That movie was originally planned for theatrical until after its Toronto Film Festival premiere when it was instead picked up by HBO, thus now the rare worthy entry from which voters get to choose. Another entry this year comes from Searchlight/Hulu, which took a pretty smart horror thriller, Fresh, which debuted at Sundance and skipped theatrical altogether in favor of Hulu streaming. They made a strategic move this season and have been campaigning it in the TV Movie category, which made me wonder why aren’t more streamers taking their “movies” and doing the same thing.
This week I have found myself reviewing four films as part of my duties as Chief Film Critic — good ones, all going the streaming route but likely not being qualified by their distributors in this category like Hulu/Searchlight has done with Fresh. Sundance hit Good Luck to You, Leo Grande with an awards-worthy turn from Emma Thompson, skipped theatrical seemingly entirely in favor of a similar Hulu/Searchlight debut streaming release. Will it be at the Emmys next year to class up this category? It should be, or have they managed to qualify it for Oscars, where Thompson could have a decent shot at a nomination? Paramount+’s direct-to-streaming debut today, Jerry and Marge Go Large, which had its Tribeca Festival premiere Wednesday and stars Bryan Cranston and Annette Bening, would be another good bet for next year if Paramount goes that route. I can’t find any footprint in theaters for it but it would do great at the Emmys if clearly labeled a Television Movie.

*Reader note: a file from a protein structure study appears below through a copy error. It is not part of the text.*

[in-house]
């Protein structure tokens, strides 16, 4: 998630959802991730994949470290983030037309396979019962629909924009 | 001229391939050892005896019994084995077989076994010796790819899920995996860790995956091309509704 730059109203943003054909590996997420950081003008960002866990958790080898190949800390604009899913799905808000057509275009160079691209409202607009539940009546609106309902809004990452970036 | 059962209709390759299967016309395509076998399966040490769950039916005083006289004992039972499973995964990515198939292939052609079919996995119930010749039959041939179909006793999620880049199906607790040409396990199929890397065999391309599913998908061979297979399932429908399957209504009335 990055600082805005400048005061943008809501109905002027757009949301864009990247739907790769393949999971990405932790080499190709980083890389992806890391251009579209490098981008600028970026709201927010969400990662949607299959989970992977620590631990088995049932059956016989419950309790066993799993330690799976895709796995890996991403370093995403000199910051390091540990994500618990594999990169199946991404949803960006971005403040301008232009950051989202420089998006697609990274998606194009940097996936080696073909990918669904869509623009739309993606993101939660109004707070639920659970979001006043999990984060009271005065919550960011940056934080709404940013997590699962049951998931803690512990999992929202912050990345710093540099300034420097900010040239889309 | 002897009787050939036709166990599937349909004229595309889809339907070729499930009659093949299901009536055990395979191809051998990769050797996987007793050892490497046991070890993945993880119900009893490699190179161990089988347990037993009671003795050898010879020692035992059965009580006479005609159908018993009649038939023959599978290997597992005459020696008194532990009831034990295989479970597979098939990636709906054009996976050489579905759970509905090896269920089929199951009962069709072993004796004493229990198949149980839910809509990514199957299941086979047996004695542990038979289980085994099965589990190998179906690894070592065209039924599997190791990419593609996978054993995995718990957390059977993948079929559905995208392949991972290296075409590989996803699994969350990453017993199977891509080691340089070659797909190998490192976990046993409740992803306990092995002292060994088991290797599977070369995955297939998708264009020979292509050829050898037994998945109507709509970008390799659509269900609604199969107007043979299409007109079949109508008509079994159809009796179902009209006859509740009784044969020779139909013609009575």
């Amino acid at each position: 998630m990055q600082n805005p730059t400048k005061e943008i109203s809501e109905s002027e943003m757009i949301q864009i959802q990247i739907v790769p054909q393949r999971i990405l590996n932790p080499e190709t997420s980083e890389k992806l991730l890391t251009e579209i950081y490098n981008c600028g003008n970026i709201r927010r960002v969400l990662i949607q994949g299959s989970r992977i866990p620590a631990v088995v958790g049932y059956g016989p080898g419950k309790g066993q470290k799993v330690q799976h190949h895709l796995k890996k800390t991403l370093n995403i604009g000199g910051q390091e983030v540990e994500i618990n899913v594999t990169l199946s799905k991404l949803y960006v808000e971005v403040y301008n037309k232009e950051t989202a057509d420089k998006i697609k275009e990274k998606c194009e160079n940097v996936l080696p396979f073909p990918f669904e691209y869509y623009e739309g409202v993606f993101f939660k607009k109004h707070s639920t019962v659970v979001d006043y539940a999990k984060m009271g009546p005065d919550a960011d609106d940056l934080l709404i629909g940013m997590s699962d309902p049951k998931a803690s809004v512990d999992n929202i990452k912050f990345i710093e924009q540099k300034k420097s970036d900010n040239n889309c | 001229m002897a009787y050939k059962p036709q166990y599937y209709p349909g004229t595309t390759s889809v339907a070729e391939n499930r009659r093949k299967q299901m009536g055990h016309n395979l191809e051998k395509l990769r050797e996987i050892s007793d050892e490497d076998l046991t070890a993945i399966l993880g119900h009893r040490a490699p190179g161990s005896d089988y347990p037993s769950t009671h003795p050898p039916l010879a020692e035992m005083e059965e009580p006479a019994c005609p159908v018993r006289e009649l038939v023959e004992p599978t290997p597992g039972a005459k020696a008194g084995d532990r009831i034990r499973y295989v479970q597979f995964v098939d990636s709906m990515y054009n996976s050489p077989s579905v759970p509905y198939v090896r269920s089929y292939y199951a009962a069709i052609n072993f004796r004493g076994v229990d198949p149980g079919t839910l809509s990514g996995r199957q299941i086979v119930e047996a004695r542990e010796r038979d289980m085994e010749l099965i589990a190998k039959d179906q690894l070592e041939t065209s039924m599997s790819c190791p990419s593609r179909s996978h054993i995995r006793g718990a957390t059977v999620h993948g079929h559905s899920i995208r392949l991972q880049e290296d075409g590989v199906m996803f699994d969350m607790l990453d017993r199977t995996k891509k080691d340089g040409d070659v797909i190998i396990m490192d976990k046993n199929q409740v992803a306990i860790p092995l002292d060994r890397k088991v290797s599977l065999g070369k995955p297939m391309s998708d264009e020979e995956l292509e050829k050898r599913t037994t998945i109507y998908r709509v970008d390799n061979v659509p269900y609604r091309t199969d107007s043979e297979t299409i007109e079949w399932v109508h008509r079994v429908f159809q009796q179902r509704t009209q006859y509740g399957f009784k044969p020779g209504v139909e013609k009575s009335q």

Warner Bros and HBO Max are skipping theatres for the new Latino-flavored Father of the Bride with Andy Garcia and Gloria Estefan, which started streaming Thursday. Not really Oscar material, but with its welcome diversity it would certainly be a better fit for TV Movie than most of the choices we are given this year. Will they bother? Netflix is skipping its deal with Cinemark and other chains to take the streaming debut today of Spiderhead straight to the service minus a couple of bookings at the NY and LA theaters Netflix owns. With director Joseph Kosinski and star Miles Teller hot off the current Top Gun: Maverick, not to mention co-star Chris Hemsworth, it seems high enough profile to make a splash in an Emmy race rather than Oscars, where it would be drowned out. Yet Netflix continually seems to not want to label the vast majority of their movies, some very good, as Emmy contenders — perhaps that is because they have done just fine with Dolly Parton Christmas movies and single episodes of the Black Mirror anthology series. Still they ought to rethink that. This category needs some help, at the very least from some titles out this week alone that aren’t getting any favors from exhibition (where multiplexes are almost completely devoted to Top Gun, Jurassic World and Lightyear) but seem lost in definition come Emmy time.